Through the person-centred approach (PCA). When I undertook my NVQs in adult care, the most prominent part of the learning was to understand the importance of the person-centred approach; whether it be the recognition of cultural differences, socioeconomic backgrounds, or simple preferences, you are taught that everyone is different, so they each require a different approach to care. The PCA itself branches off client-centred therapy (CCT), a humanistic method of psychotherapy devised by psychologist Carl Rogers. Rogers himself cited oppressive social barriers to personal growth as the psychopathological reason for mental health issues.

Therefore, coupled with what I have learned in my first year of studying psychology at the University of Derby, we can begin to see what led me to publish a book on psychopathology.

What made you choose the western world for the subject matter of the book?

Taking inspiration from Rogers’ theory, I considered my surroundings and thought of ‘what social barriers have I seen affecting myself and those close to me’. As I contemplated the depths of this question further, I began to analyse the collective implications that Western societal cultures have on the psychological well-being of their citizenry by delving into conventional concerns such as education, vocation, personal relationships, and religion amongst others.

On the Western world, an excerpt from my blurb offers a good idea of what I was thinking when I decided to write the book (see below):

In a world ripe with such liberating opportunity, people do seem rather upset. Why is this? Well, where European, North American, and Oceanic states successfully tend to people’s physiological needs, they equally neglect the psychological well-being of their oh-so privileged citizenries. Truthfully, contemporary Western culture actively functions to perpetuate segregation, social exclusion, and an ultimate sense of sadness. Albeit, not in the ways that you might think…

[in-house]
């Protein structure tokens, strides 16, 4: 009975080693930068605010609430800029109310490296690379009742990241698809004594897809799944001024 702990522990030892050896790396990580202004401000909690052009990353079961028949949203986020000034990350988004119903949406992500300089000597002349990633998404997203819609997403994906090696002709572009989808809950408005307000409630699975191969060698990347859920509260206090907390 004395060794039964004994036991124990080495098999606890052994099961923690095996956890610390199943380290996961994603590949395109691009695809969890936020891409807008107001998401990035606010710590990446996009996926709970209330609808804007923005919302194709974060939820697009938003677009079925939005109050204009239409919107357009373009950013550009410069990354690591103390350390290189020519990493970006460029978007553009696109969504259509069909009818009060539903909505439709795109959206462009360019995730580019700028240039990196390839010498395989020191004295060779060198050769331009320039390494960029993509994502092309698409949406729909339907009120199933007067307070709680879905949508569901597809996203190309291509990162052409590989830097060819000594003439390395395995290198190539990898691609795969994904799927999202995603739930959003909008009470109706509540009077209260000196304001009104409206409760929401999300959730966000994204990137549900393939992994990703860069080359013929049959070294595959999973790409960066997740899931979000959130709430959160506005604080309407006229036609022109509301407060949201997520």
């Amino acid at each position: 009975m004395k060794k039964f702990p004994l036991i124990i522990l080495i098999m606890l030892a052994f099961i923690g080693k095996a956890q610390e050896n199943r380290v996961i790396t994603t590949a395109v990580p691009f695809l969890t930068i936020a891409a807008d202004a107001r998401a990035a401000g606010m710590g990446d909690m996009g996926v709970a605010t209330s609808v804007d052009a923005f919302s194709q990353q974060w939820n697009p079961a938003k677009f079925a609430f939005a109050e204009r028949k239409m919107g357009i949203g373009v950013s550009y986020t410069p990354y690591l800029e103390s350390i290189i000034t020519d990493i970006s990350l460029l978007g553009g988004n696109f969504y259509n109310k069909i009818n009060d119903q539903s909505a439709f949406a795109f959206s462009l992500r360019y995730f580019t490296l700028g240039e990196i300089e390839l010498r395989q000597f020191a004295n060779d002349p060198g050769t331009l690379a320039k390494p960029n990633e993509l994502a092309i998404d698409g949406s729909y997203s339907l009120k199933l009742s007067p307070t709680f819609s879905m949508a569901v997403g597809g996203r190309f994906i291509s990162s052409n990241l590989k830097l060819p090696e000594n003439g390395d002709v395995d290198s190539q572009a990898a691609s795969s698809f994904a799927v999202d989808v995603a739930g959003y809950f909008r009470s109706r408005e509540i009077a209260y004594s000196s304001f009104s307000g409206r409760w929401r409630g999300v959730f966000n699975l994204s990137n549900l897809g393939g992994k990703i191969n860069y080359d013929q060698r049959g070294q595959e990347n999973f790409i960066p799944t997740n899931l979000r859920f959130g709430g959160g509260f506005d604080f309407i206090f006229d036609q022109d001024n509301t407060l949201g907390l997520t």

So… go ahead and pick up ‘Western Sadness: The Psychopathology of Modernity’ with Amazon now to explore the genuine stigma around mental health today; to unravel the mysticism of the First-World human mind.

Are you working on anything else at the moment?

No, I think one book is enough for me. You can consider me retired from the writing scene, at least temporarily.

What are you career aspirations?

Since I have gathered experience in the healthcare field at Milford House, I have unlocked a number of different career paths. After careful consideration, I eventually chose to go down the health psychology path. Following my degree, I hope to move onto a graduate-training scheme that would see me work as a psychological wellbeing practitioner for the NHS. Normally a psychology graduate would struggle to be accepted onto such a role, but due to the relevant vocational experience I have accumulated at *Milford House, I will likely stand out amongst other applicants. So, I must once again thank Milford Care for the opportunities that they have given me.

To start your career at a Milford Care home or get more information about person-centred care, contact hr@milfordcare.co.uk.